Mount Carmel Health System


Grove City, OH




Architecture, Planning

With a desire to replace the Grove City community’s decades-old hospital, Mount Carmel Health System selected Gresham Smith to design a new full-service teaching hospital and medical office building in Ohio. The 214-bed, 500,000-square-foot hospital houses stroke and cancer centers, a surgery unit, a maternity floor with a Level III neonatal intensive care unit, neurology, cardiology, orthopedics and vascular care, while the 120,000-square-foot medical office building focuses on outpatient specialties such as primary care, women’s health services and outpatient oncology. The leading-edge facilities prioritize the patient experience and highlight the health system’s faith-based mission, offering convenient access to a high-quality healing environment.

a pond and patio next to the patient tower

To improve operational efficiencies in the new facility, our team began by leading multidisciplinary service line teams from Mount Carmel through a Lean process improvement and operational alignment exercise. The Gresham Smith team also offered solutions to streamline care, which included consolidating four critical care units into one central location, forming an interventional platform for all surgical and endovascular procedures and creating an independent short-stay observation unit that can convert to a pandemic unit.

the chapel inside the hospital
the exterior of the hospital at night with the cross from the chapel illuminated

Mount Carmel’s strong Catholic heritage and mission of “providing compassionate, faith-based quality care to patients” was top-of-mind throughout the design process. From salvaging the old hospital’s terrazzo floor seal and placing it inside the staff entry to incorporating a stained glass cross motif throughout, the new hospital has connections to the past. Located immediately inside the main entrance, the chapel is a focal point that welcomes visitors to a facility that cares for mind, body and spirit. The space features an illuminated, ceiling-grazing cross that can be seen on the building’s exterior as well. We also salvaged the stained glass from Mount Carmel’s previous facility and incorporated it into the chapel’s clerestory, while venetian plaster creates texture and antique furniture in the sacristy adds to the historical feel.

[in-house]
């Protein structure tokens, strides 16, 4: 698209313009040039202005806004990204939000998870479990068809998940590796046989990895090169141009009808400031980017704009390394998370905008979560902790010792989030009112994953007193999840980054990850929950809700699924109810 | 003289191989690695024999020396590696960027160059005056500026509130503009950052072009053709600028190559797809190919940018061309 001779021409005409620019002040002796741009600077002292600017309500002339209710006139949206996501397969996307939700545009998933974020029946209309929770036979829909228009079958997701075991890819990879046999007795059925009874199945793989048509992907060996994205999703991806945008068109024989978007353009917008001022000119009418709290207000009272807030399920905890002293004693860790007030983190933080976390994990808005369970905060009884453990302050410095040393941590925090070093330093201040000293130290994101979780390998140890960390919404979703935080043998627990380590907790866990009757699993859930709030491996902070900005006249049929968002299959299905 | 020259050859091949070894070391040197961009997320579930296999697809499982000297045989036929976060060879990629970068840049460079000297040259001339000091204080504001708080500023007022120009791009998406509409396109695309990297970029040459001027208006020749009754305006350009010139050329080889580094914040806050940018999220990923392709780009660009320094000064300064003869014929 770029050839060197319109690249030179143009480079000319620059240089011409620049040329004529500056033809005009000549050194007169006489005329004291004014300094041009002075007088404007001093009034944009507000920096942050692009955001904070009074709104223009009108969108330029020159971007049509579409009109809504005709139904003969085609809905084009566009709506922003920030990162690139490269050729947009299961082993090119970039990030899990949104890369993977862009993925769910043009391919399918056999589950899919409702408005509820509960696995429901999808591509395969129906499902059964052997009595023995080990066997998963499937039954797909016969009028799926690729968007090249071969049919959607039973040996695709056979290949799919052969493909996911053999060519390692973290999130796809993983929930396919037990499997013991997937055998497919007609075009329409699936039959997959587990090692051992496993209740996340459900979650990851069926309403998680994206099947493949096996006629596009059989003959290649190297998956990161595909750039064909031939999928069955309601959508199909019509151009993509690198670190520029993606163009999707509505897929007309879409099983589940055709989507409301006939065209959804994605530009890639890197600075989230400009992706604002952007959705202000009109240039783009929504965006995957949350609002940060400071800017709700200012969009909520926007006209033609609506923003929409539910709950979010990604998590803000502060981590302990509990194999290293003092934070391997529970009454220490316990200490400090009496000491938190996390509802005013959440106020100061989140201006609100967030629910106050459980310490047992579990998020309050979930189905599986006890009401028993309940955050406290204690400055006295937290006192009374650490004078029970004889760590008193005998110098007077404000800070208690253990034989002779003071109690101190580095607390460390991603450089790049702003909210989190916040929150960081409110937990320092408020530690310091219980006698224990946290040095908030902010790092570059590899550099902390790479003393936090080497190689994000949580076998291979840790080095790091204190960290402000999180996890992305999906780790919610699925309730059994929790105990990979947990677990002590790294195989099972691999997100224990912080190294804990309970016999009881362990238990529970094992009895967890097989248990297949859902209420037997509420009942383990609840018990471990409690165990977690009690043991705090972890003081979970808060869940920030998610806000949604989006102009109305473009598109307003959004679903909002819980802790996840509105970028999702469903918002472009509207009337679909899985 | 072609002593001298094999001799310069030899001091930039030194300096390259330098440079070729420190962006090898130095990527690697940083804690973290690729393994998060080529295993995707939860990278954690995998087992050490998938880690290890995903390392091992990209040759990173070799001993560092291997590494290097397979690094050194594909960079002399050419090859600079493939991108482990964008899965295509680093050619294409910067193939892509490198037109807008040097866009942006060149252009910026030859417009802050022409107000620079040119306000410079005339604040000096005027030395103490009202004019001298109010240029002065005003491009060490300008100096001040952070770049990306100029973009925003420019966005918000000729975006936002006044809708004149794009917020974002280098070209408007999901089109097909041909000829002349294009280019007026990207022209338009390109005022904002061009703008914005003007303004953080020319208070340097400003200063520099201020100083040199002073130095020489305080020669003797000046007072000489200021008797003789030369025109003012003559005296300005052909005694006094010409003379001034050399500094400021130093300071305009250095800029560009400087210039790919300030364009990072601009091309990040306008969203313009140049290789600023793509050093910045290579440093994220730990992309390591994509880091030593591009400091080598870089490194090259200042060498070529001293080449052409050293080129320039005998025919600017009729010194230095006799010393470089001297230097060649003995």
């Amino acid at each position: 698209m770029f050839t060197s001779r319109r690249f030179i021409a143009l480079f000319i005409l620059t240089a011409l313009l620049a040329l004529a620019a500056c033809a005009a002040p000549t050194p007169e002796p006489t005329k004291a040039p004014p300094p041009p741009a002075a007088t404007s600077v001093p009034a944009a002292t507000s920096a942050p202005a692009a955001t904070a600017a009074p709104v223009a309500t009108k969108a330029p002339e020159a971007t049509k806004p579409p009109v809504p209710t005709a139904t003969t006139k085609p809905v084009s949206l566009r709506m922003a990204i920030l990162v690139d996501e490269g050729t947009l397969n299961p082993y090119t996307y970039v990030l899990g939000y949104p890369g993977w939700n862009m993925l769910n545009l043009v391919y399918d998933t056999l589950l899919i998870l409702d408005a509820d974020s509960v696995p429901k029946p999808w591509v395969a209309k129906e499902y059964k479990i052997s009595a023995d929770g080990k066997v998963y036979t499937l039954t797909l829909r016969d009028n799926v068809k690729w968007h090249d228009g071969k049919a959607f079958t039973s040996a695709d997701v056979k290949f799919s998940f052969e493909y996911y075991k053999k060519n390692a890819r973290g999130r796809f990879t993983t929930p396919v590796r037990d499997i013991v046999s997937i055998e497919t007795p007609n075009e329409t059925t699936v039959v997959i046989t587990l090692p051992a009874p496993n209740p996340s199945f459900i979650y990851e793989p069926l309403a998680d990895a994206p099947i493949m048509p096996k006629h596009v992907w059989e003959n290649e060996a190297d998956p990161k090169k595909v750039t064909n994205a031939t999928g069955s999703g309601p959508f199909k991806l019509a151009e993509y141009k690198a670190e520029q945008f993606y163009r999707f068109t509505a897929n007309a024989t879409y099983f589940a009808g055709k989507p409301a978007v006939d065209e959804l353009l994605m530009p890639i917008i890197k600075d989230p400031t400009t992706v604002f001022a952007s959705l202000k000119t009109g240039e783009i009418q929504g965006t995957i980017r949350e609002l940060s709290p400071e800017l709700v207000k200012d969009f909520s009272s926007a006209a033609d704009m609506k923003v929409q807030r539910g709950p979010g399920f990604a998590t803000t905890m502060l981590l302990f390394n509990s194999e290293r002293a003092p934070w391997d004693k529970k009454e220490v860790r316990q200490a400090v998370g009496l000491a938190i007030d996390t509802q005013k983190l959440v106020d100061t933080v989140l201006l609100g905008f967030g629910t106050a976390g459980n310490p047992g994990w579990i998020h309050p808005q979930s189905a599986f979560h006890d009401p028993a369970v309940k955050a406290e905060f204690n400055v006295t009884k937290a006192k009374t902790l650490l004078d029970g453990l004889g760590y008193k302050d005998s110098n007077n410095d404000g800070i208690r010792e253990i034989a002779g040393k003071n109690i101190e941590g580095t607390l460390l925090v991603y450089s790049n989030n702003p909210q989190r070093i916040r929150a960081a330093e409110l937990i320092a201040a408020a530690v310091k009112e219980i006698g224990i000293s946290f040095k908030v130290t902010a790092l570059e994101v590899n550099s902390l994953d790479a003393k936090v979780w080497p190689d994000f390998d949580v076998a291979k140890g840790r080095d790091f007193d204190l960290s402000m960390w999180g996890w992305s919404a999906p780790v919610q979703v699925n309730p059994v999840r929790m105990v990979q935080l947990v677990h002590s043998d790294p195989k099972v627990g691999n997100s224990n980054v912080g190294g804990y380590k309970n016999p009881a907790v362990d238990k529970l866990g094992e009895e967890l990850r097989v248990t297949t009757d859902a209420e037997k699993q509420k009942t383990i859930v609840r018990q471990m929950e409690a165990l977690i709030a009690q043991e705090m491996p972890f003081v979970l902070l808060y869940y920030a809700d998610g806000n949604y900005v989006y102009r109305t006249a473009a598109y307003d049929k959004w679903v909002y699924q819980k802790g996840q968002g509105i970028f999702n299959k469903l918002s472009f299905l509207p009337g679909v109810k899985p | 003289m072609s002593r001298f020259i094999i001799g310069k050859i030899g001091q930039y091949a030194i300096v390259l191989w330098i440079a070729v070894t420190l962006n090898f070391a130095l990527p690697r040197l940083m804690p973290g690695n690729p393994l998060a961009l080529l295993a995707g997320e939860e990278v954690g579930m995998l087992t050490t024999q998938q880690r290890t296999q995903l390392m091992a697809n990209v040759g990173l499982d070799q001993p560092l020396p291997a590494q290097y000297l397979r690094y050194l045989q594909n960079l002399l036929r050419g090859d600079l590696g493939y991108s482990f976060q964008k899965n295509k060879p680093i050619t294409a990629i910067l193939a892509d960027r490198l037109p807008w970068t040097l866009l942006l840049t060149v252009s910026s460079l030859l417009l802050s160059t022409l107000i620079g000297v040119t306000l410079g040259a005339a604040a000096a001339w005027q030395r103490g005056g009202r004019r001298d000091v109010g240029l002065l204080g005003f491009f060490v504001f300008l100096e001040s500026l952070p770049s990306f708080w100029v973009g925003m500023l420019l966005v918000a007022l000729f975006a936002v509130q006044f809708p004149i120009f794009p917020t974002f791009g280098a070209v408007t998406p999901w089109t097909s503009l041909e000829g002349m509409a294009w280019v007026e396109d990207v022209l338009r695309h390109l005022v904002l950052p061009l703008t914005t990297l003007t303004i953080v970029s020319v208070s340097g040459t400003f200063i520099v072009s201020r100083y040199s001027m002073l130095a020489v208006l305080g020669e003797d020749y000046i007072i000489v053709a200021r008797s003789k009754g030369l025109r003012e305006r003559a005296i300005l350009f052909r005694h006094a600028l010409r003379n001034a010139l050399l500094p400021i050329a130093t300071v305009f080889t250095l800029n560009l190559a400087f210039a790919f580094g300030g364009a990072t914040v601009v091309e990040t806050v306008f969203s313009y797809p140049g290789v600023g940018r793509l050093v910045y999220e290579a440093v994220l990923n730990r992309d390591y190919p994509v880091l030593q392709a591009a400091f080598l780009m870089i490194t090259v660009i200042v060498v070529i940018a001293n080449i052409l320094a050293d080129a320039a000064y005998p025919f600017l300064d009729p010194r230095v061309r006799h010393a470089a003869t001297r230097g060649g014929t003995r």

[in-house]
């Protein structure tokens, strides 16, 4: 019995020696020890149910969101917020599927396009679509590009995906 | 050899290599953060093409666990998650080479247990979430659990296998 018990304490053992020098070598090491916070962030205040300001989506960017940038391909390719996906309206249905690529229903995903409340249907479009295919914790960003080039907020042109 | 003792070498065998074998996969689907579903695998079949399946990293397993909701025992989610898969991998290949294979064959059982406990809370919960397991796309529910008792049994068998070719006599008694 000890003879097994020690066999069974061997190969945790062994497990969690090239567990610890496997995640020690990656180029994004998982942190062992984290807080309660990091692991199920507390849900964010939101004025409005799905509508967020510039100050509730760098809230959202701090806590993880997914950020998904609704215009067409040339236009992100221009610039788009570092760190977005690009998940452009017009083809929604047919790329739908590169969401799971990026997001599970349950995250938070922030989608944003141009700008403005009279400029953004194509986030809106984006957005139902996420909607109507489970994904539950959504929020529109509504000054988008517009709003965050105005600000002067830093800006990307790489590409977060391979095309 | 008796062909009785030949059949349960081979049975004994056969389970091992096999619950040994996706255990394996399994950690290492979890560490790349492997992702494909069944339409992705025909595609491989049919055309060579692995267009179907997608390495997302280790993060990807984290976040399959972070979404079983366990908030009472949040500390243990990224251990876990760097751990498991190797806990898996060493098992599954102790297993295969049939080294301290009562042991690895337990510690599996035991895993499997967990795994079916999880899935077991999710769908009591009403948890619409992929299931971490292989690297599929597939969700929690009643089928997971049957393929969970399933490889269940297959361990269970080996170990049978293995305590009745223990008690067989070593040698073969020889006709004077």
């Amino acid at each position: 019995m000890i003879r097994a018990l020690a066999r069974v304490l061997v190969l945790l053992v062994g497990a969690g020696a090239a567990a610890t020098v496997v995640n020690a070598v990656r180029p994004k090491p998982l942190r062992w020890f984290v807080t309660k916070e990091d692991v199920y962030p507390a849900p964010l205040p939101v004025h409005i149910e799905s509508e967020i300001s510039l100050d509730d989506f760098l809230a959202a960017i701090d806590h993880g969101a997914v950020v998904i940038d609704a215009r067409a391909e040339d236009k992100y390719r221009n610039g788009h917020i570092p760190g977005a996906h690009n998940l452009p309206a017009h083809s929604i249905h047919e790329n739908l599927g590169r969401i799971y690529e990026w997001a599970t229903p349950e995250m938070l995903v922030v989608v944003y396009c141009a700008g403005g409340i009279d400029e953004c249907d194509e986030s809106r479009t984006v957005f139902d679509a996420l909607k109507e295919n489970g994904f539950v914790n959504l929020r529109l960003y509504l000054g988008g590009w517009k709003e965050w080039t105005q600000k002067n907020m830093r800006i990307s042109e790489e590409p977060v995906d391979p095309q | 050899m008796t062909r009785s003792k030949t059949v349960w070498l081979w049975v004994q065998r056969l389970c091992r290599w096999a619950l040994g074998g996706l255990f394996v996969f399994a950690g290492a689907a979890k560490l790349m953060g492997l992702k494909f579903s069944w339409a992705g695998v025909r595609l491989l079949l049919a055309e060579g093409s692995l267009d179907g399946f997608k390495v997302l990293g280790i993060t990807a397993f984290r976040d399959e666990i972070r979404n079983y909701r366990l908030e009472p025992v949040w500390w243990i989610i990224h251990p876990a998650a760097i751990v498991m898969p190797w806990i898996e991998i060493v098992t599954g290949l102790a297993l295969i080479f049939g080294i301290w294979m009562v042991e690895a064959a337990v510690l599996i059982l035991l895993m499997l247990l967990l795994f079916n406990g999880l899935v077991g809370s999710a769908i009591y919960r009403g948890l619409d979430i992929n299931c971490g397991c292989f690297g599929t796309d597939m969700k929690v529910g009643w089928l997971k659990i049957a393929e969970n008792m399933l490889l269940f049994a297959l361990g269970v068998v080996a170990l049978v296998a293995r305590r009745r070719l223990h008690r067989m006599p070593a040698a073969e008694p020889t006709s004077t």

a monumental staircase in the hospital lobby

Patients and visitors experience clear, intuitive wayfinding the moment they step on site. A glass curtainwall façade and entry boulevard makes the main entrance hard to miss. Inside the main lobby, a monumental stair visually connects visitors to the other floors and a main concourse, dubbed “Main Street,” provides easy access to the hospital’s chapel, registration, waiting, dining, pharmacy and imaging areas, as well as the emergency department, medical office buildings and conference center.

The second floor, dubbed the “procedure platform,” consolidates the procedure spaces, which weren’t adjacent in the former hospital, into one location. The space is home to consolidated prep and recovery areas, nine operating rooms, an interventional radiology suite, two cardiac catheterization labs, a minor procedure room, a nuclear medicine suite and an endoscopy suite.

The surgical suite was designed for maximum operational efficiency. The nine operating rooms are arranged in a racetrack design with a central sterile core, while the two exterior walls feature clerestories that bring natural light into the space. Dedicated “clean” and “dirty” elevators, a pneumatic trash and linen system, and “wave” entry features aid in infection control. Dedicated mop closets outside each operating room enable efficient cleaning and turnover, mobile nurse stations keep care close to patients, and modular surgical ceiling systems create adaptability and flexibility as technologies evolve.

The third floor is home to the maternity center—a comfortable, spa-like space that includes dedicated operating rooms that reduce travel distance for c-sections, spacious private patient rooms with concealed medical equipment, a rooftop garden, and an around-the-clock Level III newborn intensive-care unit. The fourth, fifth, six and seventh floors house standardized patient rooms with adaptable headwalls that can flex with acuity level. The all-private rooms also feature large windows and spacious bathrooms, as well as in-room technology that provides patients with educational videos about their medical conditions, introduces them to their caregiver, allows them to order meals, connects to the internet and streams entertainment. Decentralized nurse stations and supplies on each floor enable caregivers to stay close to patients, and inter-department conference rooms located on the building’s perimeter eliminate redundancies.

aerial view of the hospital’s outdoor space
the pond outside the hospital at dusk

Outdoor walking trails and gathering spaces with views of the pond offer connection to nature and provide respite for patients, family members and staff. We relocated the iconic cross that hung on the former facility’s brick façade to the new campus’ outdoor area to pay homage to the health system’s history.